In tax disputes between taxpayers and the IRS, the burden of proof lies with the IRS to prove that a taxpayer earned more income than reported. The IRS has to have some evidence.
These rules are set out in Section 7491, which shifts the burden of proof to the IRS, making it more difficult for the IRS to successfully assert a deficiency.
The recent Allman v. Commissioner, T.C. Summary Opinion 2006-191 case, shows how this works. The IRS attorney in this case showed up to court with no evidence of additional income, resulting in a victory for the taxpayer.
Facts & Procedural History
The taxpayer worked as an employee for eleven and a half months in 2003. He worked for a construction company for the remainder of the year and he was paid “under the table” for this work.
The IRS audited his return or sent an adjustment notice. The IRS proposed to increase his income as it asserted that the taxpayer failed to report interest income from two insurance policies, underreported his income, and failed to pay self-employment taxes.
The IRS did not agree with the taxpayer and tax litigation ensued. Despite appearing to be a typical scenario where the taxpayer would not come out on top, the outcome of the case was surprising as they did not lose. The expected result based on the circumstances would have been unfavorable for the taxpayer, but contrary to expectations, they emerged victorious.
The Taxpayer’s Evidence
The taxpayer testified that he did not own insurance policies and did not receive interest income from an insurance policy and, therefore, he did not report the interest income on his tax return.
The taxpayer then argued that his employer, the construction company that paid him “under the table,” had overstated the amount it paid to him on the Form 1099 that it reported to the IRS.
The taxpayer was paid cash, so there were no records of how much he was paid. The taxpayer testified that he worked 35 hours per week for 27 days at $12.50 per hour (with two weeks off for the holidays).
The taxpayer argued that he was an employee of the construction company and not an independent contractor. As such, he was not responsible for paying self-employment taxes. The taxpayer testified that his manager directed him as to what to do for this position, he used the construction company tools, and he did not sign an employment agreement with the construction company.
The net result was income lower than that determined by the IRS and no self-employment tax on the earnings.
The IRS’s Evidence
The IRS attorney presented no evidence to counter the taxpayer’s testimony.
The IRS attorney cited only the amount listed on the construction company’s Form 1099. The IRS attorney did not present any evidence that the taxpayer worked more than the hours that he had testified to.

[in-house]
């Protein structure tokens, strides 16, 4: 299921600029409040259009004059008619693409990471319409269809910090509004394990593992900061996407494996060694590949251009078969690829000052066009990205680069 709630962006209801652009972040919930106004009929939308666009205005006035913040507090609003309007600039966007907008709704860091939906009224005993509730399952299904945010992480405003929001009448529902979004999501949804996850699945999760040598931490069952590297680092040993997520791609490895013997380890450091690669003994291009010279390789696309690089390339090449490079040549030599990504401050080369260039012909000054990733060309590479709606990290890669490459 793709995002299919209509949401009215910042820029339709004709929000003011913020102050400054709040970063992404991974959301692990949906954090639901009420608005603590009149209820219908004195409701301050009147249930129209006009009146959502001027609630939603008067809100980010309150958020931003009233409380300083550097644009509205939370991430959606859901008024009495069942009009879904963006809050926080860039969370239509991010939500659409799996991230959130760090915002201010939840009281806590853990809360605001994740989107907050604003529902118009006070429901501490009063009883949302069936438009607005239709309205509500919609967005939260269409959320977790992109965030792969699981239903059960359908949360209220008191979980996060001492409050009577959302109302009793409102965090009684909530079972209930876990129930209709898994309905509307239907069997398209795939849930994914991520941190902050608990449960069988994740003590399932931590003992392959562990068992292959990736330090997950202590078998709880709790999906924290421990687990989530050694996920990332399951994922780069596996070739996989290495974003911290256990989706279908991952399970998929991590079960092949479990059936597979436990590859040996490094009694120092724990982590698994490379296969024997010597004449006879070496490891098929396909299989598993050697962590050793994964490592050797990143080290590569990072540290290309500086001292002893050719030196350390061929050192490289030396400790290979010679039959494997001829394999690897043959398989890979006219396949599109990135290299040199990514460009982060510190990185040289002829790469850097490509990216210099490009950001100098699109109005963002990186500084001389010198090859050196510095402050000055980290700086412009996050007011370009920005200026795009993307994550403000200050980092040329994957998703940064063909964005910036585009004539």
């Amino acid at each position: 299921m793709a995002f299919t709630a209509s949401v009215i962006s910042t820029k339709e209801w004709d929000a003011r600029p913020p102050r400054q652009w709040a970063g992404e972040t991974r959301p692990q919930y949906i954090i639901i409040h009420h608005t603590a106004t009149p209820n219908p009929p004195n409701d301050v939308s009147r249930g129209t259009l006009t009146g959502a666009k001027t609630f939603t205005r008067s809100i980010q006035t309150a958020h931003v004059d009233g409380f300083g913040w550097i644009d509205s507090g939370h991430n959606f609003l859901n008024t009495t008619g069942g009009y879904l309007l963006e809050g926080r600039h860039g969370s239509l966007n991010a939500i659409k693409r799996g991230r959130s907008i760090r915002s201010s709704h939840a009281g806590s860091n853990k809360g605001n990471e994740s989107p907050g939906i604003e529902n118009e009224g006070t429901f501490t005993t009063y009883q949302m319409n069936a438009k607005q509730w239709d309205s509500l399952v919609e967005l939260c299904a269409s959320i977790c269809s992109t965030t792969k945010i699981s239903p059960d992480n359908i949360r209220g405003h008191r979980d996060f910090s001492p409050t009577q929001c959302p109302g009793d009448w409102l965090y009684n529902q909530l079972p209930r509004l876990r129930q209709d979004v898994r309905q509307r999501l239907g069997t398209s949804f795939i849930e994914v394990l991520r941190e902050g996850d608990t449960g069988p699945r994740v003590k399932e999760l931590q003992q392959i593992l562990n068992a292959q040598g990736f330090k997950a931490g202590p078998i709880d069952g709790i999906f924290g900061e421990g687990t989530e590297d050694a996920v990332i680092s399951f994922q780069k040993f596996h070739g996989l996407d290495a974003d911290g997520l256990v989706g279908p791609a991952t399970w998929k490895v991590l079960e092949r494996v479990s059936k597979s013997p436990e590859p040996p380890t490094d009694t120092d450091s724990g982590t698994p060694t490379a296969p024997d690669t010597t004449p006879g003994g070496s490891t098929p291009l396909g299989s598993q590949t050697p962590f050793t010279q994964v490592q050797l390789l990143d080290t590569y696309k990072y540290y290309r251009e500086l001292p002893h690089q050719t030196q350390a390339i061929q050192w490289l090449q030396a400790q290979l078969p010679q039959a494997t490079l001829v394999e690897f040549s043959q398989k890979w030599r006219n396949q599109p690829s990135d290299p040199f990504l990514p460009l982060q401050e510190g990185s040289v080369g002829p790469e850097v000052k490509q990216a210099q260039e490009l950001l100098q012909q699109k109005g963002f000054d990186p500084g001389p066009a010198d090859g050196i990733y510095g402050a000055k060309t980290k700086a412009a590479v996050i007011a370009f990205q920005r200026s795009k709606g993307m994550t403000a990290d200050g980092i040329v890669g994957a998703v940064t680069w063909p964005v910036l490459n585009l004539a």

Because the IRS attorney failed to put on any of this evidence, the court held for the taxpayer on each issue.
The IRS Has the Burden
Why did the court reach this conclusion? The IRS attorney’s lack of evidence was a factor. It was a factor as the IRS has the burden of proof for items of income.
This is set out in Section 7491. Section 7491 outlines the burden of proof in tax disputes between taxpayers and the IRS. It says that if the taxpayer produces credible evidence regarding any factual issue relevant to ascertaining the taxpayer’s liability, the burden of proof will shift to the IRS to prove such issue. However, this provision does not apply to certain issues, such as the taxpayer’s failure to cooperate with the IRS or provide complete and accurate information.
The courts have expanded on this in cases like Portillo v. Commissioner, 932 f.2d 1128 (5th Cir. 1991). The Portillo court case is a notable example that applied the provisions of Section 7491. In Portillo, the IRS had issued a notice of deficiency to the taxpayer, alleging that they had underreported their income for several years. The taxpayer disputed the deficiency and argued that the IRS had failed to meet their burden of proof under Section 7491. The court agreed with the taxpayer and held that the burden of proof had indeed shifted to the IRS to prove the deficiency. Since the IRS was unable to produce sufficient evidence to support their claim, the court ruled in favor of the taxpayer.
As with the Portillo case, the current case is significant because it illustrates how Section 7491 can benefit taxpayers by shifting the burden of proof to the IRS, making it more difficult for them to successfully assert a deficiency.
This case extends this to worker classifications. The IRS also has the burden of showing that a worker was a contractor rather than an employee. Taxpayers who are facing employment tax adjustments from the IRS should take heed of this case.
This case serves as a reminder that in tax disputes, the IRS has the burden of proof to prove that a taxpayer earned more income than reported, and they cannot rely solely on third-party forms. The case illustrates how Section 7491 can benefit taxpayers by shifting the burden of proof to the IRS, making it more challenging for them to successfully assert a deficiency. The absence of evidence from the IRS, as seen in the Allman case, can result in the court ruling in favor of the taxpayer. Additionally, the case extends to worker classifications, with the IRS bearing the burden of proving that a worker is a contractor rather than an employee. Taxpayers facing employment tax adjustments from the IRS should take heed of this case and remember that the IRS has to have some evidence to support their claims.